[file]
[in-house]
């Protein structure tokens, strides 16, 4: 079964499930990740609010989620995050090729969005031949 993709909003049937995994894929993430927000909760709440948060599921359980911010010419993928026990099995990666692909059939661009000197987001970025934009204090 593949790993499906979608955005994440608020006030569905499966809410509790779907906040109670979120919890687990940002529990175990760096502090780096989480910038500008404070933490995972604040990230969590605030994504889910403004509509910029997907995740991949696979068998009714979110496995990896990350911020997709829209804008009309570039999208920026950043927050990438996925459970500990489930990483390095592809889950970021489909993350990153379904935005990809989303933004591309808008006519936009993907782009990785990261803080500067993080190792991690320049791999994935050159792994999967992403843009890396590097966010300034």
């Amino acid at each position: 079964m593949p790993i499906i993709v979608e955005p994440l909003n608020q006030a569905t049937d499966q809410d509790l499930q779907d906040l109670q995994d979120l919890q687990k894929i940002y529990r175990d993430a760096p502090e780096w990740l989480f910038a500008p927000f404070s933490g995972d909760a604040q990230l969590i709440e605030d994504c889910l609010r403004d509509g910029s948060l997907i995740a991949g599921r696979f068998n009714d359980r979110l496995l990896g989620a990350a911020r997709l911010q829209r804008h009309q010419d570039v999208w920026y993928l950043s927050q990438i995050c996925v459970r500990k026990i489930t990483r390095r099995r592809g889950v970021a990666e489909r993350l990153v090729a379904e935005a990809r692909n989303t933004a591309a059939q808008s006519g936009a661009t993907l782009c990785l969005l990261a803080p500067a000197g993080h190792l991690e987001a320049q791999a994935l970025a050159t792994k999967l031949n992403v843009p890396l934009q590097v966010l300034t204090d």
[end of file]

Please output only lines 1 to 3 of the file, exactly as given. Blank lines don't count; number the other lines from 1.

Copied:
[in-house]
């Protein structure tokens, strides 16, 4: 079964499930990740609010989620995050090729969005031949 993709909003049937995994894929993430927000909760709440948060599921359980911010010419993928026990099995990666692909059939661009000197987001970025934009204090 593949790993499906979608955005994440608020006030569905499966809410509790779907906040109670979120919890687990940002529990175990760096502090780096989480910038500008404070933490995972604040990230969590605030994504889910403004509509910029997907995740991949696979068998009714979110496995990896990350911020997709829209804008009309570039999208920026950043927050990438996925459970500990489930990483390095592809889950970021489909993350990153379904935005990809989303933004591309808008006519936009993907782009990785990261803080500067993080190792991690320049791999994935050159792994999967992403843009890396590097966010300034």
């Amino acid at each position: 079964m593949p790993i499906i993709v979608e955005p994440l909003n608020q006030a569905t049937d499966q809410d509790l499930q779907d906040l109670q995994d979120l919890q687990k894929i940002y529990r175990d993430a760096p502090e780096w990740l989480f910038a500008p927000f404070s933490g995972d909760a604040q990230l969590i709440e605030d994504c889910l609010r403004d509509g910029s948060l997907i995740a991949g599921r696979f068998n009714d359980r979110l496995l990896g989620a990350a911020r997709l911010q829209r804008h009309q010419d570039v999208w920026y993928l950043s927050q990438i995050c996925v459970r500990k026990i489930t990483r390095r099995r592809g889950v970021a990666e489909r993350l990153v090729a379904e935005a990809r692909n989303t933004a591309a059939q808008s006519g936009a661009t993907l782009c990785l969005l990261a803080p500067a000197g993080h190792l991690e987001a320049q791999a994935l970025a050159t792994k999967l031949n992403v843009p890396l934009q590097v966010l300034t204090d």